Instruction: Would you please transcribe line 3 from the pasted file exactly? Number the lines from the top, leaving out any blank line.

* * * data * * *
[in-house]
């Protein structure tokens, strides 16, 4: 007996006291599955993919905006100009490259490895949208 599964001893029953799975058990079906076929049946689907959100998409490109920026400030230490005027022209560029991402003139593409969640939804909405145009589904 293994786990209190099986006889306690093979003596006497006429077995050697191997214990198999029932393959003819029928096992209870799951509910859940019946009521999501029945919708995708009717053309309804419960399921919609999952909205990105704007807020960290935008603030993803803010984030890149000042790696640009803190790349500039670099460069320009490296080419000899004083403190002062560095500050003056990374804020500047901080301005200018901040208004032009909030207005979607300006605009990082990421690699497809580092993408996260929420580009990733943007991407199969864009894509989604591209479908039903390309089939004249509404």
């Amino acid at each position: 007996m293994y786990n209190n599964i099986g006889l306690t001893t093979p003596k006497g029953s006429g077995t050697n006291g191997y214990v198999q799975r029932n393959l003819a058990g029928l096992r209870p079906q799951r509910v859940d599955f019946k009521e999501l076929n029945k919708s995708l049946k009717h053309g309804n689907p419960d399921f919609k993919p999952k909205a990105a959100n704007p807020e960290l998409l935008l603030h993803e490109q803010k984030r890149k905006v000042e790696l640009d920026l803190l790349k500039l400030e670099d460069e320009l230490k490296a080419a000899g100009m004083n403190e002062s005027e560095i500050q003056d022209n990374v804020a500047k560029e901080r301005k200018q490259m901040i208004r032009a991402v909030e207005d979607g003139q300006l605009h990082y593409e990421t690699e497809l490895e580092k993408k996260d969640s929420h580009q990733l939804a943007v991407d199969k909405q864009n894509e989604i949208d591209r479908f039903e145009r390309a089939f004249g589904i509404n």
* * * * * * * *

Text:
């Amino acid at each position: 007996m293994y786990n209190n599964i099986g006889l306690t001893t093979p003596k006497g029953s006429g077995t050697n006291g191997y214990v198999q799975r029932n393959l003819a058990g029928l096992r209870p079906q799951r509910v859940d599955f019946k009521e999501l076929n029945k919708s995708l049946k009717h053309g309804n689907p419960d399921f919609k993919p999952k909205a990105a959100n704007p807020e960290l998409l935008l603030h993803e490109q803010k984030r890149k905006v000042e790696l640009d920026l803190l790349k500039l400030e670099d460069e320009l230490k490296a080419a000899g100009m004083n403190e002062s005027e560095i500050q003056d022209n990374v804020a500047k560029e901080r301005k200018q490259m901040i208004r032009a991402v909030e207005d979607g003139q300006l605009h990082y593409e990421t690699e497809l490895e580092k993408k996260d969640s929420h580009q990733l939804a943007v991407d199969k909405q864009n894509e989604i949208d591209r479908f039903e145009r390309a089939f004249g589904i509404n």